In chapters two and three, John summarises this present Church Age, also known as the Age of Grace, that period between the Cross of Calvary and the removal of the saints from the world. I note that CHAPTER FOUR begins with the words “after this”—metà taûta. Throughout the remainder of the book, these words serve to alert the reader to a transition in the narrative. Seven times, John shifts our attention from events that he is describing so that we can consider what is happening elsewhere.

As an example of this transition, in CHAPTER 1:19, the Risen Son of God tells John that he is to write of what will take place soon—“after this.” In other words, John is to provide a review of the entire Church Age through the missives to the seven churches, which he does by the literary device of the letters. Then, having reviewed the course of the Church Age, John transitions again in REVELATION 4:1 when he writes, “After this I looked, and behold, a door standing open in heaven! And the first voice, which I had heard speaking to me like a trumpet, said, ‘Come up here, and I will show you what must take place after this.’”

John has been reviewing the Age of the Church, but it is coming to an end and his focus switches to events in Heaven following the Rapture of the Church. On earth, the Great Tribulation is beginning as the Lamb of God begins to unleash judgement on the unbelieving world. However, our focus for this message, and John’s focus for the next two chapters, is Heaven itself, and especially who is there and what is happening there.

In Heaven, we are first introduced to One seated on a glorious emerald throne [REVELATION 4:2, 3]. This is the Father, whose appearance beggars human tongue; John is reduced to speaking of colour as he attempts to describe the beauty of what is seen. He is incapable of telling us anything beyond the radiant beauty of His Person. Before the throne burn “seven torches of fire” [REVELATION 4:5], describing, according to John, the seven-fold Spirit of God. Shortly, he will introduce the Lamb of God, the Lion of the tribe of Judah [REVELATION 5:5 ff.]. On the basis of these verses, we may be confident that the Triune God will be fully known to us in Heaven.

In Heaven, we are also introduced to countless angels. The Apostle witnesses “myriads of myriads and thousands of thousands” of angels surrounding the emerald throne [REVELATION 5:11]. Language is impoverished by the number of angels; so, John is unable to calculate the number of angels attending the throne of the Father; therefore, he simply says there are “countless thousands plus thousands of thousands” [HOLMAN CHRISTIAN STANDARD BIBLE].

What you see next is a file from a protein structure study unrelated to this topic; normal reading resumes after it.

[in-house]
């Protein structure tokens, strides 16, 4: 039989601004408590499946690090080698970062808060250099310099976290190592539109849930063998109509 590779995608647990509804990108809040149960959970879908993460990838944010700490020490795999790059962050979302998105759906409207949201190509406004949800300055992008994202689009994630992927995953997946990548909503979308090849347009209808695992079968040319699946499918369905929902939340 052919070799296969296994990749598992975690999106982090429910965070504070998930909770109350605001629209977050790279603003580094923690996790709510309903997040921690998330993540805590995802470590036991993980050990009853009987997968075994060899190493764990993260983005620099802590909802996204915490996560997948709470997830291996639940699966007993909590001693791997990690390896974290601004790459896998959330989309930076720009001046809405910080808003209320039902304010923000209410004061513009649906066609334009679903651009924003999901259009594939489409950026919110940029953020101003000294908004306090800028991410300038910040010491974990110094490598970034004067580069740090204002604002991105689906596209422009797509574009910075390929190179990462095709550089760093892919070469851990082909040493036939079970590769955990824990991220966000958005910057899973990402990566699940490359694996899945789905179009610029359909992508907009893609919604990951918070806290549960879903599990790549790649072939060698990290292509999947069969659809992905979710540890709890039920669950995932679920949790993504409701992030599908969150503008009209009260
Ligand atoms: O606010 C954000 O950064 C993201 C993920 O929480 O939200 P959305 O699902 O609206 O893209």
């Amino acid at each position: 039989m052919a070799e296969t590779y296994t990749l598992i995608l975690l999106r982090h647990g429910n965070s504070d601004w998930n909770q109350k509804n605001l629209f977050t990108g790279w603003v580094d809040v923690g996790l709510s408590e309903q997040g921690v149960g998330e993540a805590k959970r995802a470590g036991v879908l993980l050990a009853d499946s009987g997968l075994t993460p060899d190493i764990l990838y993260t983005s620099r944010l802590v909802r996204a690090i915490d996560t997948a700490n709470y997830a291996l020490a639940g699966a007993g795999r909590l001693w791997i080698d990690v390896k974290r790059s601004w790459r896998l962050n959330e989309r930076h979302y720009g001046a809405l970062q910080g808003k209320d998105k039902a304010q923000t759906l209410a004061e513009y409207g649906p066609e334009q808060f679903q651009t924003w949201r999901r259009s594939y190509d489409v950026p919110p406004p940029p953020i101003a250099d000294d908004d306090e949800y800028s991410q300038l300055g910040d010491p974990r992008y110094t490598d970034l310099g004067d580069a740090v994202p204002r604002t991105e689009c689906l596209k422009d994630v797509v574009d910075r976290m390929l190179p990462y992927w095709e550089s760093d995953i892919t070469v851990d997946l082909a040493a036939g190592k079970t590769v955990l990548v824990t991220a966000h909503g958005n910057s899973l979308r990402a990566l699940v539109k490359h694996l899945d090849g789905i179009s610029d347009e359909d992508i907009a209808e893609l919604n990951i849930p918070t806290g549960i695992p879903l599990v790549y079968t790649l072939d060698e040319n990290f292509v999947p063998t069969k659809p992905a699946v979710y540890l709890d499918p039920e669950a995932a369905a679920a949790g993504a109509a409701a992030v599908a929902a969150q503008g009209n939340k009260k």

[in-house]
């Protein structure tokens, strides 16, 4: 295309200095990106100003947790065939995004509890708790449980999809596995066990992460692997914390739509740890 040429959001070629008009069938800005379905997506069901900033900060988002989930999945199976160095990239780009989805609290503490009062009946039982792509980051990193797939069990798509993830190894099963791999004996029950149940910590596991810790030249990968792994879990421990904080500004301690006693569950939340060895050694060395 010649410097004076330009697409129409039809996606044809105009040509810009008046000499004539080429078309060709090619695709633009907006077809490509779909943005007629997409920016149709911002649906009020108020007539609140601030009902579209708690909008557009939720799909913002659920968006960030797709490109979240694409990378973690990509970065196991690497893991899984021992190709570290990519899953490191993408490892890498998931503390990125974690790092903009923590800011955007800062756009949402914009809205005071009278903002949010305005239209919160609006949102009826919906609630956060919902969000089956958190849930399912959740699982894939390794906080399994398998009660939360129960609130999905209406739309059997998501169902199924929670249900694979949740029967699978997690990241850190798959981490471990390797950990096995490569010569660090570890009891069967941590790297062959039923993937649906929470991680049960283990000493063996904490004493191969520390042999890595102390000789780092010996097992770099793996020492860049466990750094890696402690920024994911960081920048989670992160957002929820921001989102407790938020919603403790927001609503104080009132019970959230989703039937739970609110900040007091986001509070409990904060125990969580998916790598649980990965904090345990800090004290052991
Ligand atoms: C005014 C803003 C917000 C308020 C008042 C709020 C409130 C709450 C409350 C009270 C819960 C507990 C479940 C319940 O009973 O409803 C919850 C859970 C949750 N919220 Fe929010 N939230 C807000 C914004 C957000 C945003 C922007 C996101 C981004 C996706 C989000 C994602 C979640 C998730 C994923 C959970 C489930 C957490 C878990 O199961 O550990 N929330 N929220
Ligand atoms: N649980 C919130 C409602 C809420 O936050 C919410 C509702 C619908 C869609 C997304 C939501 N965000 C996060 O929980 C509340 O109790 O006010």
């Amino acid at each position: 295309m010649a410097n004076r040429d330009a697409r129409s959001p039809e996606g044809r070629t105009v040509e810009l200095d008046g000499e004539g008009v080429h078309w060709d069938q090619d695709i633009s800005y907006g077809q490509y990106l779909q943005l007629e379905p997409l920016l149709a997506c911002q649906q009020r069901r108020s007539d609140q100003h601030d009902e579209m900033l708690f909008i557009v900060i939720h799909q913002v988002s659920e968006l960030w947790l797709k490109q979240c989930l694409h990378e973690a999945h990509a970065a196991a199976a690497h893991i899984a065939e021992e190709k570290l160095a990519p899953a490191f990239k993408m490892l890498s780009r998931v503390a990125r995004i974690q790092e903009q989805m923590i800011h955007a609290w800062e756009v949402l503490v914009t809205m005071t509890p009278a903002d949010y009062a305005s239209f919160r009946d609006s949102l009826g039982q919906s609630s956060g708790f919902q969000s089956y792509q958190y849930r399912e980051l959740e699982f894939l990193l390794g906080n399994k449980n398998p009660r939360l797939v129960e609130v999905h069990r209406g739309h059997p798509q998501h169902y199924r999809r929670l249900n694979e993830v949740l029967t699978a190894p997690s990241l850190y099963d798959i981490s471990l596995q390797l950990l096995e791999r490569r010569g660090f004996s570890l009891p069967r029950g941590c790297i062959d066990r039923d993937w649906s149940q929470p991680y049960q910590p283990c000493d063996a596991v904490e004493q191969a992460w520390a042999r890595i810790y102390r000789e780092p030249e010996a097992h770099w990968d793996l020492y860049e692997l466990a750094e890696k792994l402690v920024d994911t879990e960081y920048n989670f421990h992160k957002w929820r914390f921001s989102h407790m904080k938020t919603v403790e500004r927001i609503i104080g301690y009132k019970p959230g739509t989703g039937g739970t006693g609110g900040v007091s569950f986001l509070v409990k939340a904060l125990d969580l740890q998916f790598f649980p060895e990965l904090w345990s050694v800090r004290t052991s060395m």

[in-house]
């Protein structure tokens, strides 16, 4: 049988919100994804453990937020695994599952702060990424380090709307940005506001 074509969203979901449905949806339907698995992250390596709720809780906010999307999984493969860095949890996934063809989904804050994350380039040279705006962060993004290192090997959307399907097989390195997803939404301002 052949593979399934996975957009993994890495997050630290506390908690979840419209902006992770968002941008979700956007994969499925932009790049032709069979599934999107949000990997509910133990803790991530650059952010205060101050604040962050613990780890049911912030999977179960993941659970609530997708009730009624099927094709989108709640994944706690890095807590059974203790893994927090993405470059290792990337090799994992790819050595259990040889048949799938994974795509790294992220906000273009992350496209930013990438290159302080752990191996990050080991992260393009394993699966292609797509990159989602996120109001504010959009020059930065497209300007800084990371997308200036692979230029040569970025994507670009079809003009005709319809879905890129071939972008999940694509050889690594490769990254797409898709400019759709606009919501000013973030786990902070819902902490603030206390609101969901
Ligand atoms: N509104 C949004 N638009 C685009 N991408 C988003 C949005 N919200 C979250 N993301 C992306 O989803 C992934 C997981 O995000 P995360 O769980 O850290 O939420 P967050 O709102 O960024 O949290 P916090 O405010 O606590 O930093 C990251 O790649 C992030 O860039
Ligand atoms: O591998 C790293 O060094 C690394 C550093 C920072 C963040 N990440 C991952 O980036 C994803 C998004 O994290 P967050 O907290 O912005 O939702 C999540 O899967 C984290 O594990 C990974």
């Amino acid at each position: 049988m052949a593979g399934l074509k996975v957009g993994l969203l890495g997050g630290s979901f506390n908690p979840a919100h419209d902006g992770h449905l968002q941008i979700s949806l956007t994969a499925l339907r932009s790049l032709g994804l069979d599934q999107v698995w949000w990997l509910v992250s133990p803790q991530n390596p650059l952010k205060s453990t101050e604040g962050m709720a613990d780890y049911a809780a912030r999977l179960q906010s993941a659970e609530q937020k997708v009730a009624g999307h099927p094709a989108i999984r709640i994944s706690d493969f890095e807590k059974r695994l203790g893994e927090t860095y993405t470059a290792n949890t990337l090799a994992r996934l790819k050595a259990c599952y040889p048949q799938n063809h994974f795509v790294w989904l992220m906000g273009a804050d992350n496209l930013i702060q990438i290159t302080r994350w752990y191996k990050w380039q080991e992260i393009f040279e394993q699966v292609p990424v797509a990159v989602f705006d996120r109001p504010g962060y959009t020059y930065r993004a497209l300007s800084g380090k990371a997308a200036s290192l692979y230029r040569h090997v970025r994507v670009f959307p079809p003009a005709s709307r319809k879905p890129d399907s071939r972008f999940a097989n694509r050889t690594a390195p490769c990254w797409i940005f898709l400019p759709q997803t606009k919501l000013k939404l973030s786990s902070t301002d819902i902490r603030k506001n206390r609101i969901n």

He presents four living creatures, cherubim, that he sees attending the Father on His beautiful, emerald throne [REVELATION 4:6b-8]. Ezekiel had described these angels, or angels that are akin to them, as the ones that he first saw as his prophecy began [EZEKIEL 1:4-14]. He identified them as cherubs [EZEKIEL 10:15]; these are likely the heavenly attendants John also saw.

There is one other group that John sees in Heaven—the redeemed of the earth. John writes of “twenty-four elders” [REVELATION 4:4]. These elders represent the saved—the redeemed of the ages. Why do I say that John saw the redeemed of the ages?

These elders cannot be angels since throughout this book these elders are always distinguished from the angels. For instance, whenever God receives praise throughout the book, John is careful to say that the angels who praise Him, or to state that the four living creatures praise Him or to inform us that the twenty-four elders praise Him. In REVELATION 5:11 these three groups are carefully and deliberately distinguished from each other.

Also, angels are never numbered. There are “myriads” and “thousands,” but the angels are never numbered. Though God knows the angels and calls them by name [ISAIAH 40:26], He does not number them. In contradistinction to that lack of enumeration, the elders are numbered, leading us to understand that God knows the number of those who are His. God always treats His people as individuals; He knows the number of those who are to be saved; He also knows the name of each one who is redeemed. If you are a Christians, you are saved as an individual; and though you will unite with all the redeemed of the ages to glorify the Saviour, yet you are privileged to praise Him now as a redeemed individual.